MELBOURNE (Reuters) - Foster’s Group FGL.AX, Australia’s largest brewer, pushed ahead on Tuesday with plans to split its beer and wine businesses, but it risked dampening bidder appetite for either unit by also reporting soft first-half profits.
The move could elicit interest from the likes of world No.2 brewer SABMiller SAB.L for Foster’s $10 billion beer unit -- one of the last prizes in a globally consolidating beer market.
Foster’s said the split, to be completed in May, would help each business pursue its own strategy after efforts to jointly market the two failed.
“As they do the demerger, it promotes the possibility of them becoming a target but the earnings will leave them looking somewhat vulnerable,” said Angus Gluskie, portfolio manager at White Funds, which is a shareholder in the company.
“An acquirer has to be comfortable that there are some structural declines in that industry, primarily the traditional beer brands are really struggling to maintain their place in the market,” he said.
The wine spin-off marks the end of a decade-long expansion, in which Foster’s had spent around A$6 billion building its portfolio buying Southcorp and Beringer to create the world’s second-largest wine company.
It then wrote down its value by half, or nearly A$3 billion, as the global wine glut, a tough market and surging Australian dollar slashed profits.
The beer and wine units are expected to attract interest from trade buyers and private equity firms after they are separately listed on the Australian Stock Exchange.
Foster’s has already rejected one formal bid for the wine business, which owns vineyards from California’s Napa Valley to the Hunter Valley near Sydney and labels including Beringer, Penfolds and Wolf Blass. That offer, from unnamed private equity bidders, was worth $2.5 billion.
Australia’s beer market has declined in recent years, as consumers turn to wine and premixed drinks. Government statistics showed that Australians drank an average of 107 liters of beer in 2009, the lowest reading since 1947.
Foster‘s, which has been brewing its flagship brand since the 1880s, said it estimated the country’s total beer market declined 7 percent in the six months to December, hit by one of the wettest and coolest summers in decades.
“Our financial results have not been as we would like them,” Chief Executive Ian Johnston told an analyst briefing. But he said the beer unit, Carlton & United Breweries (CUB), had increased its Australian beer market share, as its volumes fell 5.8 percent, less than the sector’s overall decline.
In the current half, beer volumes are expected to decline 3-4 percent. CUB has a market share of around 50 percent, ahead of main rival Lion Nathan (2503.T) with about 42 percent and various small craft beers.
Johnston, who will depart after the split following two years at the helm, said he never intended to put the company up for sale, but any offer would be considered “on its merits.”
Before one-off items, total first-half profit fell 5.6 percent to A$335.7 million, below analyst forecasts for A$349 million.
Consumer spending in Australia has been surprisingly subdued in recent months, with confidence under pressure from higher interest rates and retail sales weak across the board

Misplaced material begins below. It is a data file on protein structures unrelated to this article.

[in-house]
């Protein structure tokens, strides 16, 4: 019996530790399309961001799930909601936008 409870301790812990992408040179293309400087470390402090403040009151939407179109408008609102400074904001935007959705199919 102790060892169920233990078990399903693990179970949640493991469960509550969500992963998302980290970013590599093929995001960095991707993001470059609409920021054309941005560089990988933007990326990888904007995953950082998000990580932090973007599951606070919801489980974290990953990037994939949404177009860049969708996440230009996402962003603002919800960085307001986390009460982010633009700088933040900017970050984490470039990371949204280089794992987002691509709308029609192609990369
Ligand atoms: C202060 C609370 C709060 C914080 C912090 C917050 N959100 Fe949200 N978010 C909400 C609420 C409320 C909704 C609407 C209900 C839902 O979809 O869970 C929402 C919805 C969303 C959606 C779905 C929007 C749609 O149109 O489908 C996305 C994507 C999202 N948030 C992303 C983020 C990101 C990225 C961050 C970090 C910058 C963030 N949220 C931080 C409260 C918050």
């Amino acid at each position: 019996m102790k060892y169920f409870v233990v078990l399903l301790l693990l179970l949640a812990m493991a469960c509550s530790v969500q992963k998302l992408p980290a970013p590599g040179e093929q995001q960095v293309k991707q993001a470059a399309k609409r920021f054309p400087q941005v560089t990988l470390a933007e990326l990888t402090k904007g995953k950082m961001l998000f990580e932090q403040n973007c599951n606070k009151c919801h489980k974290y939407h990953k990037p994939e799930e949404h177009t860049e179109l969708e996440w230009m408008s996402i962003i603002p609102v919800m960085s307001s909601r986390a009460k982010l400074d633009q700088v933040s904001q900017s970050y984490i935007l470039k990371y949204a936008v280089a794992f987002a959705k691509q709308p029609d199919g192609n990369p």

Foster’s stock fell 1.4 percent as investors focused on the disappointing beer results, before recovering to finish steady. The broader market was off 0.1 percent.
At Treasury Wine Estates, first-half earnings were steady despite a 5.9 percent fall in volumes, as the company focused on its premium brands.
Foster’s shareholders will receive one share in the new wine company for every three shares currently held.
Treasury Wine Estates will be listed on the Australian Stock Exchange in May, subject to a shareholder vote in April, a year after the idea was first mooted. Costs of the split-off of some A$151 million would be borne by Foster‘s.
Wine is valued at A$3.1 billion on Foster’s books, or about half what the company spent on wine acquisitions in a rapid expansion as it sought to offset flat demand for beer. Treasury ranks behind Constellation Brands (STZ.N) as the world’s second-largest wine company.
Some analysts say suitors may wait for an improvement in prospects for beer before making any move.
“The beer business is more attractive because everyone in wine is struggling,” said Ausbil Dexia Chief Executive Paul Xiradis. “The volumes there are a bit weak and likely to remain a bit weak, so any potential buyer may want to see some improvement,” he said.
Last month, a report that SABMiller may be clear to bid for Foster’s $10 billion beer business alone and without its Australian partner Coca-Cola Amatil (CCL.AX) sent the Australian brewer’s shares up 4 percent.
SABMiller distributes its Peroni, Miller and other brands in Australia through its venture with CC-Amatil, while it owns the Foster’s brand in India and has the U.S. brewing rights.
A SABMiller spokeswoman declined to comment, but analysts see the brewer as the clear favorite as other big brewers like Anheuser-Busch InBev (ABI.BR), Heineken (HEIN.AS) and Carlsberg (CARLb.CO) have big debts after recent acquisitions.
Another potential suitor, Japan’s Asahi Breweries (2502.T), ruled itself out of the running last week, saying it has no interest in buying any part of Foster’s because the assets looked expensive and the market was tough.
American brewer MolsonCoors (TAP.N) unwound its derivative position representing a potential 5 percent interest in Foster’s in January and analysts say it does not have the firepower for a big beer bid.
Private equity firms have shown fresh interest in wine of late, with one of Australia’s largest buyout firms CHAMP buying 80 percent of Constellation’s local wine business in December.
($1 = 0.997 Australian Dollars)
Reporting by Victoria Thieberger; additional reporting by Arada Kultawanich and David Jones in London; Editing by Ed Davies and Dhara Ranasinghe